After we spent some time in prayer, listening to God, we made collages that reflected what we feel most passionately about in our lives, what means the most to us, what inspires us, where we go for refreshment and peace.
A dozen ladies gathered at Cookie Davis house to celebrate the year almost past, to decide on how to use the monies they collected in terms of donations and to enjoy the day with tea and other foods. They also made tags for the Giving Tree which will debut on Nov. 24.
Donations of $250 each or $2,750 in total to 11 groups:
Healthy harvest food Bank
Village harvest food distribution
Tunnels and towers
The discretionary fund
Saint Andrews school
Episcopal relief and development
Caroline young life
On Nov. 19, 2014 we attracted 60 clients and gave out 300 pounds that day.
5 years later in 2019 we are averaging almost twice that number at 112 and 4 times are much food. I have called it “Give a Little, Gain a Lot.”
5 years later we have served over 6,800 clients over 64,500 pounds of food. This year the average pounds of food per person is over 12 which at $6 a pound is worth $72 It is clearly one of our more visible and valuable outreach expressions from our church. We are called to do like Jesus – and he fed people both physically and spiritually. Witness the stories of the Feeding of the 4,000 and 5,000.
The Episcopal Church Men (ECM) delivered Thanksgiving to 10 families this week (7 are single).
For Christmas we had the “Giving Tree” which was titled “St Peter’s Christmas Tree Family”. Tags were up by Nov. 24, and gifts returned by Dec. 8. This was a project between the church and Caroline County Department of Social Services. The tree will have gift tags on it describing the gifts needed by the family that we will be assigned.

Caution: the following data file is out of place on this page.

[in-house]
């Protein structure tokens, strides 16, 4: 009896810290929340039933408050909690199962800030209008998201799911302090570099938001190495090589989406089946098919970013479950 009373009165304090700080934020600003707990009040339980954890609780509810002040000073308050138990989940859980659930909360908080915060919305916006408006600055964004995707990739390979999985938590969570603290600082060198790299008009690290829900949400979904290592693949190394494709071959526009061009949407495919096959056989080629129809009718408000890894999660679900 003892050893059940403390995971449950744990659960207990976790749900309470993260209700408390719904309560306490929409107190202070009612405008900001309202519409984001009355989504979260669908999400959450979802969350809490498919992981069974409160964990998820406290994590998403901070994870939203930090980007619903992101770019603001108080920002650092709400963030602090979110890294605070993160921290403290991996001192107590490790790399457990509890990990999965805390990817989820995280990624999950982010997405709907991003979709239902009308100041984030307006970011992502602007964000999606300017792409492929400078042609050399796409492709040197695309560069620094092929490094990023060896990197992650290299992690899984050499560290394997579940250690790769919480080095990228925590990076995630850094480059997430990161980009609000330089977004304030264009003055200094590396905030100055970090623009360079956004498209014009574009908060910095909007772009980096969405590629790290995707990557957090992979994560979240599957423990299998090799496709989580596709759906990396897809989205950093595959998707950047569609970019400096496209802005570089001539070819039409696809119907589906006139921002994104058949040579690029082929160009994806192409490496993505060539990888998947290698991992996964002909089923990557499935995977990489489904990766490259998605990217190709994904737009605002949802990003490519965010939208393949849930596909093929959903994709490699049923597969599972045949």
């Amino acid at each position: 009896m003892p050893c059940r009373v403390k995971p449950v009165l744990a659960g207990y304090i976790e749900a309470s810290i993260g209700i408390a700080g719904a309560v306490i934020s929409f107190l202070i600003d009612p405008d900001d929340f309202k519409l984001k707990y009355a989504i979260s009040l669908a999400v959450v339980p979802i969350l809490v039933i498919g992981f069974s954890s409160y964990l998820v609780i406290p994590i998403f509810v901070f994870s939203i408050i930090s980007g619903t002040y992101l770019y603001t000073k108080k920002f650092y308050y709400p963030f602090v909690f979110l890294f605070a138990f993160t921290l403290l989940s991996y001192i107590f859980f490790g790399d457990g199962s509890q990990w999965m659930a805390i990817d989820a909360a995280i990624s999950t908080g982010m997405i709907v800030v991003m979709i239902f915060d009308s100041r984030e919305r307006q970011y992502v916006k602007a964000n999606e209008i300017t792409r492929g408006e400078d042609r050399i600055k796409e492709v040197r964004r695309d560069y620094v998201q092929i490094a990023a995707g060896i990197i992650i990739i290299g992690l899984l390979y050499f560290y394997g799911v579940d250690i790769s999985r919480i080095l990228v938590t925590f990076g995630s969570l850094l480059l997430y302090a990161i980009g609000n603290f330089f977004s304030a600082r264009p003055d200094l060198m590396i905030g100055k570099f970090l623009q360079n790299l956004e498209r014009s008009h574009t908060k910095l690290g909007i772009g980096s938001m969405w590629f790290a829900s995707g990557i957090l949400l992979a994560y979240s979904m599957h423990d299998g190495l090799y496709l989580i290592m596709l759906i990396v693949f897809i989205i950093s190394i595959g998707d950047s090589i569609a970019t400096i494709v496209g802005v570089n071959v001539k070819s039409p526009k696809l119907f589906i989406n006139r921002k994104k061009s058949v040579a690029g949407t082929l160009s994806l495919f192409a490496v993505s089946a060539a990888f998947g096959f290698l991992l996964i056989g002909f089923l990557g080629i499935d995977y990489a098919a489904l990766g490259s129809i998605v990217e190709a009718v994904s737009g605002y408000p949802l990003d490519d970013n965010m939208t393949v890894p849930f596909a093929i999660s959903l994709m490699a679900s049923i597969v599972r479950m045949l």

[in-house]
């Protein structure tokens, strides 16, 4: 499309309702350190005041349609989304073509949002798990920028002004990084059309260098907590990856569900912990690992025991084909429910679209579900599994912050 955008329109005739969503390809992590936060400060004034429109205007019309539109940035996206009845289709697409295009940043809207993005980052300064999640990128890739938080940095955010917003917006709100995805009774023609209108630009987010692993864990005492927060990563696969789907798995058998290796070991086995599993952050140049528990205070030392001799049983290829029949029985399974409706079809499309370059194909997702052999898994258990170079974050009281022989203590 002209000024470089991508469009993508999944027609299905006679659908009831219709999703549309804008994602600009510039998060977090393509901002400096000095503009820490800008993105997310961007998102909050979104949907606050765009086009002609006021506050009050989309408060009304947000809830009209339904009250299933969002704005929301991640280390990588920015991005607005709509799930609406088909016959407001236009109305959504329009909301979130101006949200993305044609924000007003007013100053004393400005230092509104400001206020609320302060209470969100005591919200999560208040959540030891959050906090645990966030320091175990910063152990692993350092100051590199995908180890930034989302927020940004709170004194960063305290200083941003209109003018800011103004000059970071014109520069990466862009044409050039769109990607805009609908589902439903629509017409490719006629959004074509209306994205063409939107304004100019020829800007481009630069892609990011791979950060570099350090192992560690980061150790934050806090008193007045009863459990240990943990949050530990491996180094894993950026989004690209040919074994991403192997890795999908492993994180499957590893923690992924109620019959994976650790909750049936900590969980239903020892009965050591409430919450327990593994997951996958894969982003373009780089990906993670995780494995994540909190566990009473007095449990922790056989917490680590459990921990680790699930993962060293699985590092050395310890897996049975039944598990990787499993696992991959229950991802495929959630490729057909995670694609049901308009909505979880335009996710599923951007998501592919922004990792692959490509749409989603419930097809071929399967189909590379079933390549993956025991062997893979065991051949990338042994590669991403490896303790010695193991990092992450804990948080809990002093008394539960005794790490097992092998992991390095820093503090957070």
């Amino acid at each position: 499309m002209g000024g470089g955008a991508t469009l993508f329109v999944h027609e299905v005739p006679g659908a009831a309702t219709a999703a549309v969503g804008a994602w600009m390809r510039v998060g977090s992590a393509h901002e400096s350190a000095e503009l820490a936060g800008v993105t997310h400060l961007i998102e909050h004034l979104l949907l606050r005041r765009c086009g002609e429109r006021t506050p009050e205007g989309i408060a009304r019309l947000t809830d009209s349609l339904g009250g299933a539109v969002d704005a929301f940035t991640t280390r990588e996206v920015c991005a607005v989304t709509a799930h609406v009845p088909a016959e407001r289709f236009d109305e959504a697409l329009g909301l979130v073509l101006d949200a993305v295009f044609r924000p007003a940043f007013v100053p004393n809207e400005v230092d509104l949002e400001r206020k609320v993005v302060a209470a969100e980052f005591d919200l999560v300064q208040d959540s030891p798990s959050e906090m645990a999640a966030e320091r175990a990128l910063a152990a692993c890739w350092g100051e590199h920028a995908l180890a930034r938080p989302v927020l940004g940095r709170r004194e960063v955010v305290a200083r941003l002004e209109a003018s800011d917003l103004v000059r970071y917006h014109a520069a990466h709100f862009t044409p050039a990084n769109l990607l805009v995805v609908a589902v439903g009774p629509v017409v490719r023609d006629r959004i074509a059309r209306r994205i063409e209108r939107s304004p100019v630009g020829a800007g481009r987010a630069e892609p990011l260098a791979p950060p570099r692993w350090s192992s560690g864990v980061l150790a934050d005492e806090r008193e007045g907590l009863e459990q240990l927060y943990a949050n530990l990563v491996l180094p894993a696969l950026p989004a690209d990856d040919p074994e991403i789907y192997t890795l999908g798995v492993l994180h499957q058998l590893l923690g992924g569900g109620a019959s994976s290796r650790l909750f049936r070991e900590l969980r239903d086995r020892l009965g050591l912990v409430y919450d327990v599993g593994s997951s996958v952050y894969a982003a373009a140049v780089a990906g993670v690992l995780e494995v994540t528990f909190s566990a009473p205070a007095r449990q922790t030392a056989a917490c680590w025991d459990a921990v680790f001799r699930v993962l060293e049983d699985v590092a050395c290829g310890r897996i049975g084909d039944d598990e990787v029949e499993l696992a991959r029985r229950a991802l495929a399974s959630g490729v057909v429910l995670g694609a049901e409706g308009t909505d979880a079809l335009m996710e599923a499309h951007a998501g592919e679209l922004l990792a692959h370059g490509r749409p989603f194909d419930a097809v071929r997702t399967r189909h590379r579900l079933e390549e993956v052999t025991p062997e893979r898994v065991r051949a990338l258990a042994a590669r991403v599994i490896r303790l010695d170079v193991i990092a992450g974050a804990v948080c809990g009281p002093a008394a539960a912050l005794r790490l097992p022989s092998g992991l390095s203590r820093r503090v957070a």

This event in its 15th year is a combination of a pizza dinner, raffle, and a visit with Santa plus gifts provided after the visit. It is also a cooperative event between 3 churches, Parks and Rec., Town of Port Royal, the merchants, Caroline’s Promise and the Fire Department – and, of course, Santa. St. Peter’s provided the pizza and helped serve it. The children are the real stars.
Sat’s choir retreat has been an annual event for several years, at least since 2012. It is a combination of a separate practice away from the demands of Sunday to concentrate on the Christmas music as well as an opportunity to prepare a meal and enjoy each other’s company.
The choir ran over the Christmas music and enjoyed a lunch of crab quiche, bread, salad and and pie. In an earlier life, Brad was a chef in Washington which shows in the luncheon portion of the Choir retreat.